A new finding that explains how hepatitis C virus (HCV) evades the destructive effects of interferon could lead to more effective therapies against the potentially fatal infection.
In the July 2 Science, Michael Lai, MD, PhD, of the University of Southern California School of Medicine, and his research team report that a protein component on HCV's envelope uses a kind of bait-and-switch tactic that allows the virus to survive.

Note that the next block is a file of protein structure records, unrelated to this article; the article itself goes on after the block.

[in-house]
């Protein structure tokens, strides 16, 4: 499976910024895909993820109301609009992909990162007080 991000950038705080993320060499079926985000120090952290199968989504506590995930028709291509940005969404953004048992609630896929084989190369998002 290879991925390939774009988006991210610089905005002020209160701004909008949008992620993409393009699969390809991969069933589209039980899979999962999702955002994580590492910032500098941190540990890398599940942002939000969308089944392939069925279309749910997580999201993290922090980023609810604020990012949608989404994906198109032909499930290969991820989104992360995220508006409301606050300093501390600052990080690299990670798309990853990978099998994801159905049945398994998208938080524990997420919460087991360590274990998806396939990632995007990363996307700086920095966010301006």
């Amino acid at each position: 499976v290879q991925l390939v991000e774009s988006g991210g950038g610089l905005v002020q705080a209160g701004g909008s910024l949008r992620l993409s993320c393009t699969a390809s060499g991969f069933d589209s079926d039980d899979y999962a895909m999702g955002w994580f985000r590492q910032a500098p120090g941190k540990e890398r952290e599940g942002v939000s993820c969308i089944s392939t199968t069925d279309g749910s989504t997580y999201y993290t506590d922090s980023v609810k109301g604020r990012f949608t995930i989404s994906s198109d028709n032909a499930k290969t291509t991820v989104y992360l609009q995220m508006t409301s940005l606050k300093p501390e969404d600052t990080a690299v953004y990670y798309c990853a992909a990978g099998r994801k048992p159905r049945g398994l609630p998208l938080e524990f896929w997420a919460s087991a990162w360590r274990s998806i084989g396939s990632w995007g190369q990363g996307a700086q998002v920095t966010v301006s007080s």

As interferon binds to receptors on HCV-infected liver cells, production of protein kinase (PRK) causes phosphorylation of key proteins, which results in cell death and the demise of HCV. But the protein component on HCV's envelope, known as E2, mimics PRK's protein targets. When PRK binds to E2 instead of its normal targets, phosphorylation is inhibited and the virus lives on.
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